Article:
Denis Jerkovic came into contact with the work of a cook for the first time as a very young boy, while watching his mother cook in a large cafeteria. As a teenager, he started working as a waiter. His passion for food was finally ignited there.Today he is the Executive Chef of the Tavern Nota Bene in Podgora, Croatia and tries to reinvent Croatian cuisine.

Chef Denis started at the bottom of the kitchen chain and went through the entire hierarchy. Read this lovely Q&A and learn what he has experienced on his culinary journey.


Denis Jerkovic – Chef’s Portrait


Chef Denis, today you work as Executive Chef at Medora Hotels & Resorts in Croatia. Where does your passion for cooking come from?

My interest in food was sparked when I was about 4 or 5 years old when my mother would take me to work with her at a large industrial cafeteria, where she was a cook.


How did your career as a chef begin and what made you become a chef?

I was always driven by a will to work in hospitality, so when I was 18 I started working as a waiter in a restaurant on the Adriatic Coast, which is when my passion for food became fully ignited.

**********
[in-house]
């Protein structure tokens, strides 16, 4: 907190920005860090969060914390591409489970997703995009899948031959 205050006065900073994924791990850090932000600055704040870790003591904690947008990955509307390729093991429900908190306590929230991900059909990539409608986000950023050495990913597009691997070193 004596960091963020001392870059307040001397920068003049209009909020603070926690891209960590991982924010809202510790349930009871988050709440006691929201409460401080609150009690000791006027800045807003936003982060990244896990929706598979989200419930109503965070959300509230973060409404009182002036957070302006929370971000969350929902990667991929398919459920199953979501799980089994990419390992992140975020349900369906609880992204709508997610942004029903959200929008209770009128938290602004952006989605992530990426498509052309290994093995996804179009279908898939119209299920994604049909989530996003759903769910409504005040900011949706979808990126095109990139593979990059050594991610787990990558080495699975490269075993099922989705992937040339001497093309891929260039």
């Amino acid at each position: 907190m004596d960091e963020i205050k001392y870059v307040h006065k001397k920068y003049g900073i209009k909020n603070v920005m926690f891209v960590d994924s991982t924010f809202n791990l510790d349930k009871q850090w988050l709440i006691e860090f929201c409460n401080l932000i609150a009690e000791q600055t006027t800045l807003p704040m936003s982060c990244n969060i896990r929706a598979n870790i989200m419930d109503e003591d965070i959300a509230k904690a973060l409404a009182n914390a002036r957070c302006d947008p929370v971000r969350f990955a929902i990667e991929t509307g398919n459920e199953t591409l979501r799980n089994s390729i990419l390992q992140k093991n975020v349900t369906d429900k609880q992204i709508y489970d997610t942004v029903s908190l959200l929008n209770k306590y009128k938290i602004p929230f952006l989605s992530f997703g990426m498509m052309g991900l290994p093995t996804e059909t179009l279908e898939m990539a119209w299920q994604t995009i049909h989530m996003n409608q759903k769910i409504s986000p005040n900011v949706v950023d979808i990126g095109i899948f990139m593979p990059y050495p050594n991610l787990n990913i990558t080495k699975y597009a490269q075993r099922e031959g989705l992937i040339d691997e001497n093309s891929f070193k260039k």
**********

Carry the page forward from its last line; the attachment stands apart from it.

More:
Which cooking school did you visit?

I never attended regular culinary school but I believe my education is far more valuable. I started at the bottom of the kitchen chain and went through the entire hierarchy, giving me a thorough knowledge of how a kitchen works in every aspect.


Due to the many different positions and stations in Croatia you know the Croatian cuisine very well. How would you best describe Croatian cuisine?

Comfort food is a world favorite, and something Croatian cuisine excels at. It also has a lot of room for innovation, and in the last decade it has been doing just that thanks to Croatian chefs thinking outside the box.